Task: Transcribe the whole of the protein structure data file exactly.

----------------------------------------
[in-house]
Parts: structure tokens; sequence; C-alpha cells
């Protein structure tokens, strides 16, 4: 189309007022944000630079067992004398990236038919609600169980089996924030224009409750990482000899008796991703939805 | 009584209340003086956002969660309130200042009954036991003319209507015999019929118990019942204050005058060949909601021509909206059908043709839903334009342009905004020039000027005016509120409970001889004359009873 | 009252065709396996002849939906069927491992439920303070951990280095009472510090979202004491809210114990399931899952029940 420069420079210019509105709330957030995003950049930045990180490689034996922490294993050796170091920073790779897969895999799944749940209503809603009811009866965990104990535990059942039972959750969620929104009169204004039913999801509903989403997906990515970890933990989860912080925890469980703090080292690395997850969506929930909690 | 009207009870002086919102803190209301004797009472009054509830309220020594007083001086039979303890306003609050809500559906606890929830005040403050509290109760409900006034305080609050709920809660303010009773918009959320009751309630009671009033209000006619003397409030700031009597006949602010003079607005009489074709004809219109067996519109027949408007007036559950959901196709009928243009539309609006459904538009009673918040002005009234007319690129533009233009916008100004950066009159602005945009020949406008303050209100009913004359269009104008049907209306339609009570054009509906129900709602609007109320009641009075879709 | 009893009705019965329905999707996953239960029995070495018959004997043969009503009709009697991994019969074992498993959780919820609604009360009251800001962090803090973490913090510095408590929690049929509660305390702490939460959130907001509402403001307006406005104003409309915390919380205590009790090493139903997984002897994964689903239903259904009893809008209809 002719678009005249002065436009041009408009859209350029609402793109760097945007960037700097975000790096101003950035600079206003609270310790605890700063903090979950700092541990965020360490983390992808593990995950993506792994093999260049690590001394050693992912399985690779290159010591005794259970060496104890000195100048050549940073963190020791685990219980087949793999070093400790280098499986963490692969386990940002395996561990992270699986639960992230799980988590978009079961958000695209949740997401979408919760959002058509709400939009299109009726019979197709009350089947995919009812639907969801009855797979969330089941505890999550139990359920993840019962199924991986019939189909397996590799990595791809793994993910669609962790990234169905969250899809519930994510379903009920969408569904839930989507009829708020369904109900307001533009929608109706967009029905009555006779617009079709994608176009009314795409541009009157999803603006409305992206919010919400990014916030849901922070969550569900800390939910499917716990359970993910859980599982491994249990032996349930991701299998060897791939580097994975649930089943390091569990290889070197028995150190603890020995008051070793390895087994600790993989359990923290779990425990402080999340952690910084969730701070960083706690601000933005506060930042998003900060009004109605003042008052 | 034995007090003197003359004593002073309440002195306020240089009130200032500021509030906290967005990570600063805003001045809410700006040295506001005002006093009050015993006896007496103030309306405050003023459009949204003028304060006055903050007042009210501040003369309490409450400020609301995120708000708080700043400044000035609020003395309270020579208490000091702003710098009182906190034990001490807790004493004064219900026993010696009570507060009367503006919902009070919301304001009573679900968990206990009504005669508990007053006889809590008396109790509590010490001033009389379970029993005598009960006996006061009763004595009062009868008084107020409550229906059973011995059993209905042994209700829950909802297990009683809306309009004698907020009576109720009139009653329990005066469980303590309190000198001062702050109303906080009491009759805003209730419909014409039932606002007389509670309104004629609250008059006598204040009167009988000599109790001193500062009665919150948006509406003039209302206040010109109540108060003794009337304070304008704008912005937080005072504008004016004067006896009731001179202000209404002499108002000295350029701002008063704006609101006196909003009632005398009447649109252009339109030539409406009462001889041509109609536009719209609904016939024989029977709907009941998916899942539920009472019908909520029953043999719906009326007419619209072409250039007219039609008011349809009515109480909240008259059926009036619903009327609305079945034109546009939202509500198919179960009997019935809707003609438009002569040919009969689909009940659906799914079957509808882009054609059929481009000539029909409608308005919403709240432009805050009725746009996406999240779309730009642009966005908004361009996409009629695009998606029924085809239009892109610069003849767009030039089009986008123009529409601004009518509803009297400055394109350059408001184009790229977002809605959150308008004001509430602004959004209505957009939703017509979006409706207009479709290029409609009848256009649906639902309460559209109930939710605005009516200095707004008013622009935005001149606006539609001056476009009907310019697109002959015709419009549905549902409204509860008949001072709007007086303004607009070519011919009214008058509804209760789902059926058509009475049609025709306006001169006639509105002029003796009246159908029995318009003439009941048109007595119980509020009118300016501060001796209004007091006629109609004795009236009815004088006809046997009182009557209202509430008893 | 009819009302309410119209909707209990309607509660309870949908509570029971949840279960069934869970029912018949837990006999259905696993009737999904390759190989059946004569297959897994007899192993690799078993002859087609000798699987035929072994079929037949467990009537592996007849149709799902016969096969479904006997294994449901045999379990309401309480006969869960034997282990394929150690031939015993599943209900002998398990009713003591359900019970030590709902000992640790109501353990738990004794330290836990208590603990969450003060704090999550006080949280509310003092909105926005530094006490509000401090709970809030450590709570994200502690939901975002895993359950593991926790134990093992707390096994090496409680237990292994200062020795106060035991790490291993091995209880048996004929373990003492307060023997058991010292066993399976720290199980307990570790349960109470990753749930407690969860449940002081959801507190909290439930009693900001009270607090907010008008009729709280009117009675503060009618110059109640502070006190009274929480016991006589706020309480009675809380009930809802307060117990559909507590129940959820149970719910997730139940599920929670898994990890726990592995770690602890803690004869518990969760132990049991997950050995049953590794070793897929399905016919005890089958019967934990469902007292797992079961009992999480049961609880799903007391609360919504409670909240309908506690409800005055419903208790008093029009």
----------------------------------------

[in-house]
Parts: structure tokens; sequence; C-alpha cells
């Protein structure tokens, strides 16, 4: 189309007022944000630079067992004398990236038919609600169980089996924030224009409750990482000899008796991703939805 | 009584209340003086956002969660309130200042009954036991003319209507015999019929118990019942204050005058060949909601021509909206059908043709839903334009342009905004020039000027005016509120409970001889004359009873 | 009252065709396996002849939906069927491992439920303070951990280095009472510090979202004491809210114990399931899952029940 420069420079210019509105709330957030995003950049930045990180490689034996922490294993050796170091920073790779897969895999799944749940209503809603009811009866965990104990535990059942039972959750969620929104009169204004039913999801509903989403997906990515970890933990989860912080925890469980703090080292690395997850969506929930909690 | 009207009870002086919102803190209301004797009472009054509830309220020594007083001086039979303890306003609050809500559906606890929830005040403050509290109760409900006034305080609050709920809660303010009773918009959320009751309630009671009033209000006619003397409030700031009597006949602010003079607005009489074709004809219109067996519109027949408007007036559950959901196709009928243009539309609006459904538009009673918040002005009234007319690129533009233009916008100004950066009159602005945009020949406008303050209100009913004359269009104008049907209306339609009570054009509906129900709602609007109320009641009075879709 | 009893009705019965329905999707996953239960029995070495018959004997043969009503009709009697991994019969074992498993959780919820609604009360009251800001962090803090973490913090510095408590929690049929509660305390702490939460959130907001509402403001307006406005104003409309915390919380205590009790090493139903997984002897994964689903239903259904009893809008209809 002719678009005249002065436009041009408009859209350029609402793109760097945007960037700097975000790096101003950035600079206003609270310790605890700063903090979950700092541990965020360490983390992808593990995950993506792994093999260049690590001394050693992912399985690779290159010591005794259970060496104890000195100048050549940073963190020791685990219980087949793999070093400790280098499986963490692969386990940002395996561990992270699986639960992230799980988590978009079961958000695209949740997401979408919760959002058509709400939009299109009726019979197709009350089947995919009812639907969801009855797979969330089941505890999550139990359920993840019962199924991986019939189909397996590799990595791809793994993910669609962790990234169905969250899809519930994510379903009920969408569904839930989507009829708020369904109900307001533009929608109706967009029905009555006779617009079709994608176009009314795409541009009157999803603006409305992206919010919400990014916030849901922070969550569900800390939910499917716990359970993910859980599982491994249990032996349930991701299998060897791939580097994975649930089943390091569990290889070197028995150190603890020995008051070793390895087994600790993989359990923290779990425990402080999340952690910084969730701070960083706690601000933005506060930042998003900060009004109605003042008052 | 034995007090003197003359004593002073309440002195306020240089009130200032500021509030906290967005990570600063805003001045809410700006040295506001005002006093009050015993006896007496103030309306405050003023459009949204003028304060006055903050007042009210501040003369309490409450400020609301995120708000708080700043400044000035609020003395309270020579208490000091702003710098009182906190034990001490807790004493004064219900026993010696009570507060009367503006919902009070919301304001009573679900968990206990009504005669508990007053006889809590008396109790509590010490001033009389379970029993005598009960006996006061009763004595009062009868008084107020409550229906059973011995059993209905042994209700829950909802297990009683809306309009004698907020009576109720009139009653329990005066469980303590309190000198001062702050109303906080009491009759805003209730419909014409039932606002007389509670309104004629609250008059006598204040009167009988000599109790001193500062009665919150948006509406003039209302206040010109109540108060003794009337304070304008704008912005937080005072504008004016004067006896009731001179202000209404002499108002000295350029701002008063704006609101006196909003009632005398009447649109252009339109030539409406009462001889041509109609536009719209609904016939024989029977709907009941998916899942539920009472019908909520029953043999719906009326007419619209072409250039007219039609008011349809009515109480909240008259059926009036619903009327609305079945034109546009939202509500198919179960009997019935809707003609438009002569040919009969689909009940659906799914079957509808882009054609059929481009000539029909409608308005919403709240432009805050009725746009996406999240779309730009642009966005908004361009996409009629695009998606029924085809239009892109610069003849767009030039089009986008123009529409601004009518509803009297400055394109350059408001184009790229977002809605959150308008004001509430602004959004209505957009939703017509979006409706207009479709290029409609009848256009649906639902309460559209109930939710605005009516200095707004008013622009935005001149606006539609001056476009009907310019697109002959015709419009549905549902409204509860008949001072709007007086303004607009070519011919009214008058509804209760789902059926058509009475049609025709306006001169006639509105002029003796009246159908029995318009003439009941048109007595119980509020009118300016501060001796209004007091006629109609004795009236009815004088006809046997009182009557209202509430008893 | 009819009302309410119209909707209990309607509660309870949908509570029971949840279960069934869970029912018949837990006999259905696993009737999904390759190989059946004569297959897994007899192993690799078993002859087609000798699987035929072994079929037949467990009537592996007849149709799902016969096969479904006997294994449901045999379990309401309480006969869960034997282990394929150690031939015993599943209900002998398990009713003591359900019970030590709902000992640790109501353990738990004794330290836990208590603990969450003060704090999550006080949280509310003092909105926005530094006490509000401090709970809030450590709570994200502690939901975002895993359950593991926790134990093992707390096994090496409680237990292994200062020795106060035991790490291993091995209880048996004929373990003492307060023997058991010292066993399976720290199980307990570790349960109470990753749930407690969860449940002081959801507190909290439930009693900001009270607090907010008008009729709280009117009675503060009618110059109640502070006190009274929480016991006589706020309480009675809380009930809802307060117990559909507590129940959820149970719910997730139940599920929670898994990890726990592995770690602890803690004869518990969760132990049991997950050995049953590794070793897929399905016919005890089958019967934990469902007292797992079961009992999480049961609880799903007391609360919504409670909240309908506690409800005055419903208790008093029009």